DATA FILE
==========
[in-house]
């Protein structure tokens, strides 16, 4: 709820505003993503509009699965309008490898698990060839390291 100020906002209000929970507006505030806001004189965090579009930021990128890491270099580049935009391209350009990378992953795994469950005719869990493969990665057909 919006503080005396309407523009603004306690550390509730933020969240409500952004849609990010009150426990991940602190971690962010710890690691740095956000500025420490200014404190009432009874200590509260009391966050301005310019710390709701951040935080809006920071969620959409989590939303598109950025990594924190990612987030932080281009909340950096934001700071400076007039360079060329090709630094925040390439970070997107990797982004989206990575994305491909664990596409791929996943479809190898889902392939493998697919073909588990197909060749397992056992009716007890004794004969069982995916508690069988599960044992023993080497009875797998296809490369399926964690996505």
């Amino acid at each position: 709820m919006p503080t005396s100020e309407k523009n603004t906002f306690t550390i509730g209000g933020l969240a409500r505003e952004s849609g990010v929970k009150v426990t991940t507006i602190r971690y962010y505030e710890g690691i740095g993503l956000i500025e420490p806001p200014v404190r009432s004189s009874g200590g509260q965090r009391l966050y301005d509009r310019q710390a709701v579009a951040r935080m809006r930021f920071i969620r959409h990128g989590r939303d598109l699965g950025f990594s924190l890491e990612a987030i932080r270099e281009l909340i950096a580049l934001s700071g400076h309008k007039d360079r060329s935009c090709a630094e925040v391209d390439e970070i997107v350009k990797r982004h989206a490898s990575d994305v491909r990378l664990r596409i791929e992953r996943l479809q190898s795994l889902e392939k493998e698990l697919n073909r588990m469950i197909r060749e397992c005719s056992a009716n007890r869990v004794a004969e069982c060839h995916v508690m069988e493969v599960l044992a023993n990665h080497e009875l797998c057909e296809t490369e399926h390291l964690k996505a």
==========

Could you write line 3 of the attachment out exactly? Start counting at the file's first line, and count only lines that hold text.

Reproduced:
């Amino acid at each position: 709820m919006p503080t005396s100020e309407k523009n603004t906002f306690t550390i509730g209000g933020l969240a409500r505003e952004s849609g990010v929970k009150v426990t991940t507006i602190r971690y962010y505030e710890g690691i740095g993503l956000i500025e420490p806001p200014v404190r009432s004189s009874g200590g509260q965090r009391l966050y301005d509009r310019q710390a709701v579009a951040r935080m809006r930021f920071i969620r959409h990128g989590r939303d598109l699965g950025f990594s924190l890491e990612a987030i932080r270099e281009l909340i950096a580049l934001s700071g400076h309008k007039d360079r060329s935009c090709a630094e925040v391209d390439e970070i997107v350009k990797r982004h989206a490898s990575d994305v491909r990378l664990r596409i791929e992953r996943l479809q190898s795994l889902e392939k493998e698990l697919n073909r588990m469950i197909r060749e397992c005719s056992a009716n007890r869990v004794a004969e069982c060839h995916v508690m069988e493969v599960l044992a023993n990665h080497e009875l797998c057909e296809t490369e399926h390291l964690k996505a």